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Posts Tagged ‘Germany’

Once upon a time I was a high school student, who chose as her foreign language the fine and elegant French.  Because these courses are all about being practical and conversational, I focused on learning numbers, names of random household objects, days of the week, and names of countries.  These are the intriguing parts of language, probably the least relevant to the distinctions among the tongues.  Days of the week, months of the year, and names of places are some of the most fascinating studies in history and myth, and the migrating peoples.  Here in the United States, we call the “Fatherland,” that great military empire of the 19th and 20th centuries, boasting Kaisers and Fuhrers, Germany.  The Germans themselves call their empire Deutschland.  And upon learning French, I discovered that the passionately peaceful peasants (except during anarchic revolutions) named Germany, Allemagne. 

 

Usually my little brain is creatively making associations and speculations about where words came from, but here I was stuck.  Names and titles are interesting things, because they are only rarely required to have a relationship to definitions.  For example, in studying the etymologies of country names, I came across several (20th century inventions, mostly) whose names meant “land of the free.”  Others seem arbitrary – or even derogatory, bestowed on the people by hostile neighbors.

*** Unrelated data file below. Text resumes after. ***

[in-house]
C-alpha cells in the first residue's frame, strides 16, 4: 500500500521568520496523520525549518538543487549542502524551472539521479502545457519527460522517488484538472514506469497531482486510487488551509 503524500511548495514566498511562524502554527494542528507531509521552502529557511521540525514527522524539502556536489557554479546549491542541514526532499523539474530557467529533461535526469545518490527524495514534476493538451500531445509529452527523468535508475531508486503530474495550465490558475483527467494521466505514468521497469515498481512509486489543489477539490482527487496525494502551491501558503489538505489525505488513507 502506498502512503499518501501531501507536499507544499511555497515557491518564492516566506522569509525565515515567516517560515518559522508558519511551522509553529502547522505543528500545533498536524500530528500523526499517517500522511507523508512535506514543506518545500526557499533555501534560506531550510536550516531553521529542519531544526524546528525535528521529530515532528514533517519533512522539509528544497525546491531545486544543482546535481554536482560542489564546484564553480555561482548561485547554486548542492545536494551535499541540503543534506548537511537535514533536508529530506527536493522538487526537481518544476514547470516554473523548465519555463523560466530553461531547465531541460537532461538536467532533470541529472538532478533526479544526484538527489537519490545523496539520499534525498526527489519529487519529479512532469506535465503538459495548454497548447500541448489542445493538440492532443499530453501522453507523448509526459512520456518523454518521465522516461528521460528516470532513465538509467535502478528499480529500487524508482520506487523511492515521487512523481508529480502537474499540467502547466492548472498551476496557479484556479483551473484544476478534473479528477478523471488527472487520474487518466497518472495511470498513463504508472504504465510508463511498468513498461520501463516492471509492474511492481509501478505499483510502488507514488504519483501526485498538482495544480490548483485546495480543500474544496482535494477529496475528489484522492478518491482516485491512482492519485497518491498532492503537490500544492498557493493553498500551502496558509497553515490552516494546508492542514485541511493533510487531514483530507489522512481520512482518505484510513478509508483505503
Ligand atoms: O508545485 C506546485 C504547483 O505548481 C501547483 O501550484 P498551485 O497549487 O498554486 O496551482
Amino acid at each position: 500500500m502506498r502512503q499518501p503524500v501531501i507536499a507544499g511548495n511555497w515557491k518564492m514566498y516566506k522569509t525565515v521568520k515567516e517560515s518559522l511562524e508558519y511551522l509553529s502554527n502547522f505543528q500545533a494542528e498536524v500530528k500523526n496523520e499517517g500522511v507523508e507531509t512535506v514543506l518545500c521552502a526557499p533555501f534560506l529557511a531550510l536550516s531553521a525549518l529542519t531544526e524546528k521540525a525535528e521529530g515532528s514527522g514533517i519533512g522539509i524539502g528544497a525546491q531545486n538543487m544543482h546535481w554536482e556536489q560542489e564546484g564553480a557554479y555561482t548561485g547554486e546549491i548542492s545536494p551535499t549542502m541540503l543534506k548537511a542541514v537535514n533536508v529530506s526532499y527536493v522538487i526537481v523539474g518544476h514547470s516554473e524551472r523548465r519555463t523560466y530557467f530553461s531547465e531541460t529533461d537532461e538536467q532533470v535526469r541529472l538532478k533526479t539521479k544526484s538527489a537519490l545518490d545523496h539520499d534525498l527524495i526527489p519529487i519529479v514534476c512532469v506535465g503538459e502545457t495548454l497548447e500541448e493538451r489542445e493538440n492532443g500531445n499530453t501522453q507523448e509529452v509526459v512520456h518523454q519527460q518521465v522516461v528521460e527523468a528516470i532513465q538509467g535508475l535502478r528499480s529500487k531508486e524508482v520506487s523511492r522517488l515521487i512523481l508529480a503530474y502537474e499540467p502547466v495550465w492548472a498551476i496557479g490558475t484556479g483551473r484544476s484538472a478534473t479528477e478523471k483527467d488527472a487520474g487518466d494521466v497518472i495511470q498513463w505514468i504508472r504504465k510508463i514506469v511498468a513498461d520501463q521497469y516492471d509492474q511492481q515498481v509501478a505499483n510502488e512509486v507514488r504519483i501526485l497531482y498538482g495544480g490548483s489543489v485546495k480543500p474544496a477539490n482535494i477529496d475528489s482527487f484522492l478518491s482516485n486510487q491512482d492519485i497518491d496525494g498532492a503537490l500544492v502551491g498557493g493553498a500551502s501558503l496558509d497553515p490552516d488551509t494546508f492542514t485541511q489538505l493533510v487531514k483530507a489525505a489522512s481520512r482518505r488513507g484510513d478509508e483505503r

Join me, then, as we briefly navigate the history of the world as told by the naming of nations.  Let’s begin our tour with Germany. 

 

German is first attested in writings of Julias Caesar, probably the name of an individual tribe.  Speculation on the roots of the word range from a Celtic word for “to shout” or the Germanic gar, meaning “spear.”  Part of the problem is that Germany is an empire, a collection of tribes, so that there is wide selection of names that accurately apply to large swaths of the German countryside.  English (which has had its own fair share of invading languages and kings) formerly used the French (Allemagne, “land of all the men” i.e. “our many tribes” used to denote foreigners – compare to the words alien and else.) and the German (Deutschland – “land of the people”) to refer to the country.  I cannot find out when we started calling the land Germany almost universally, but neither can I discover when the Deutschland came into use, or Allemagne.  Since they all come from ancient tribal names, none is more correct than the other – except that we might want to give precedence to what people choose to call themselves.

 

Dutch, whose name is obviously of the same root as Deutschland, is first recorded in official correspondence from Charlemagne’s reign, when it referred to Germans in general.  It means “belonging to the people” from the root þeod “people, race, nation,” actually sharing a root with another word for Germans, Teutonic (Proto-Indo-European *teuta– “people” or in Old Prussian, tauto “country”). 

 

Interestingly enough, the Polish word for Germany is Nemetsy/Niemcy which means “land of the mute.”  Mute is the way some people described others who couldn’t speak the common language.  It’s rather ethnocentric, but goes to illustrate what I was saying about getting a name from a neighbor.  (It has been suggested that the word barbarian, baby, babble, and infant all come from that same general idea: they’re talking, but we can’t understand them.  And this whole language problem is indivisible from that Biblical account of Babel.  Imagine a decade or so after the tower project was interrupted by the confusion of languages.  One forcibly-separated tribe runs into another with a speech frustratingly meaningless to the first, and they both look at each other and recite a place name, Babel.  That’s the word for it.  History explains; this is why.  How often do you get why’s in these strange questions of etymology?)